Methanex Corp. (TSX:MX) Could Grow Beyond All Expectations

Are shares in Methanex Corp. (TSX:MX)(NASDAQ:MEOH) overvalued, or is this still the bottom floor for a potentially gravity-defying stock?

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Banking and oil stocks are getting a lot of attention at the moment, and not all of it is positive. If you’re starting to feel that your portfolio is under-diversified, it may be time to check out some materials stocks — especially ones that trade outside of NAFTA. Put simply, if your portfolio is a third, or even 50%, financials, it might be time to adjust the mix while times are still good. Here’s one stock to consider that could beat its expected growth in earnings.

Don’t let Methanex be the one that got away

While you’ll find a fair amount of chatter about it in American investment circles, nobody really seems to be paying attention to Methanex Corp. (TSX:MX)(NASDAQ:MEOH) this side of the border at the moment. This is a little baffling, as Methanex is probably one of the best materials stocks to own on the TSX.

The biggest methanol supplier in North America, the Asia Pacific zone, Europe, and South America, Methanex is the Heisenberg of methyl alcohol. Take some carbon monoxide, hydrogenate it, and you have a high-octane fuel source for your materials portfolio — literally.

Value-wise, its current share price of $91.70 is a little steep, though. At 16.6 times earnings, it’s about market-weight, though it’s also 3.6 times the book value. With a dividend yield of 1.84%, expected to rise to 1.99% next year, it’s worth watching for a dip.

Then again, what if there is no dip? Some stocks may prove to be gravity-defying and carry on accumulating thanks to an ever-expending market. Look at, Inc. (NASDAQ:AMZN), one of the stocks that perennial ex-paperboy Warren Buffett wishes he’d bought years ago. If you think Methanex looks good right now, perhaps you should side with the consensus among some vocal analysts and buy now. It might just be another Amazon.

Investing in Methanex is basically investing in global industry

As far as materials stock go, methanol is solid (actually, it’s a liquid, but hey). Methanex’s main chemical product, methanol, is used in anti-freeze, solvents, fuel, paint, and industrial processes. Can you see any of these products or sectors going out of fashion any time soon? Looking at this stock, it’s important to see it as more than a ticker and consider how it operates in the real world.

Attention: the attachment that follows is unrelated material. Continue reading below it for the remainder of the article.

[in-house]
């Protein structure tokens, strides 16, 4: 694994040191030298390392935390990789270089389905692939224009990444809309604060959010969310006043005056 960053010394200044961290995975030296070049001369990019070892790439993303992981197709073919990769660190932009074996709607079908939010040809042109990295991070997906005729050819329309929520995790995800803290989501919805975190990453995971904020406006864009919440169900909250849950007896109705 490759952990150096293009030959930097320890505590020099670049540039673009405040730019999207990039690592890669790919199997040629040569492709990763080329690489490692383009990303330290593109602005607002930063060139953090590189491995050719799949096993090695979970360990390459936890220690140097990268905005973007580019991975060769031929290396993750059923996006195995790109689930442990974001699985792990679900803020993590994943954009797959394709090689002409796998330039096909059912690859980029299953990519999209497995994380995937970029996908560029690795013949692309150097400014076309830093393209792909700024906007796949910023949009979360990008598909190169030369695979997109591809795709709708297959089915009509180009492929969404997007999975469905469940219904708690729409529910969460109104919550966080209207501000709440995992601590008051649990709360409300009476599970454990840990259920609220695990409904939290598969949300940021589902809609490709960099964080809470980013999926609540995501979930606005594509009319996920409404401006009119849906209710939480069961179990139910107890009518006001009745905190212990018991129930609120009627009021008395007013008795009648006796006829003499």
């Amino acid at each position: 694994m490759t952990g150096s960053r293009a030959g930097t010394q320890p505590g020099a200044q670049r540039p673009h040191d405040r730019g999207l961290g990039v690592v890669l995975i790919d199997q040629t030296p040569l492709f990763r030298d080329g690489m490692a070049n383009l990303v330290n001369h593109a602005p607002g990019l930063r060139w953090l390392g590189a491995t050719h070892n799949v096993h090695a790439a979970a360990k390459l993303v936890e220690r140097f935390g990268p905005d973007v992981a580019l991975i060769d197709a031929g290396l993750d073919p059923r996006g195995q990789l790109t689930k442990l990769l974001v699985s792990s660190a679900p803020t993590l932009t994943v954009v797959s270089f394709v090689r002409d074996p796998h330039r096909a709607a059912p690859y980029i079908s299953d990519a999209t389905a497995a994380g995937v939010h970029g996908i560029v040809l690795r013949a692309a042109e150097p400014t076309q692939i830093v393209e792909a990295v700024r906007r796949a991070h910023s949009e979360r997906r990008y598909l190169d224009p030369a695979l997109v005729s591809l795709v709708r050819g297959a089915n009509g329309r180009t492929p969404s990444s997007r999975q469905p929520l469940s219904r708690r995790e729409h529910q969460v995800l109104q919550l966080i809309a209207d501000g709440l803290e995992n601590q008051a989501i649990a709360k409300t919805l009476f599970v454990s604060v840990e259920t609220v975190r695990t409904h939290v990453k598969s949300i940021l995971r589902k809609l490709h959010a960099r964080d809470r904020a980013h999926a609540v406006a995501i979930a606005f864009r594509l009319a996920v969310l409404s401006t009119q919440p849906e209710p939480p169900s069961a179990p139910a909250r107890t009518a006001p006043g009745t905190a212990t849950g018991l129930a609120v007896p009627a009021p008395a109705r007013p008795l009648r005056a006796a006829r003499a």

Talking about real-world practicalities, Methanex can’t be faulted on its track record. Its past 12-month earnings growth beat its five-year average by 148% to 6.5%, no doubt powering its share price climb, as investors migrated towards a successful stock. That one-year average also beat the Canadian chemicals industry average of 4.8% growth for the same period.

There is every chance that Methanex could go on to become one of the biggest stocks on the TSX and the NASDAQ, as the global economy rights itself. It has a high buyback ratio, which, among other things, may well indicate its own bullishness in itself. It’s not alone in this — analysts are giving a moderate to strong buy signal.

The bottom line

Methanol isn’t going anywhere as a commodity. There is, and will remain, a huge market for this product, from paint suppliers to solvent manufacturers, and Methanex is well placed to supply that market. It’s also geographically diversified enough to remain stable throughout coming market turbulence.

Cautious investors should put it on their wish lists and consider buying if its share price drops to the $65 zone. Otherwise, buy now and don’t let missing this potentially gravity-defying stock be your Warren Buffett/Amazon moment.

This article represents the opinion of the writer, who may disagree with the “official” recommendation position of a Motley Fool premium service or advisor. We’re Motley! Questioning an investing thesis — even one of our own — helps us all think critically about investing and make decisions that help us become smarter, happier, and richer, so we sometimes publish articles that may not be in line with recommendations, rankings or other content.

John Mackey, CEO of Whole Foods Market, an Amazon subsidiary, is a member of The Motley Fool’s board of directors. Fool contributor Victoria Hetherington has no position in any of the stocks mentioned. David Gardner owns shares of Amazon. The Motley Fool owns shares of Amazon.

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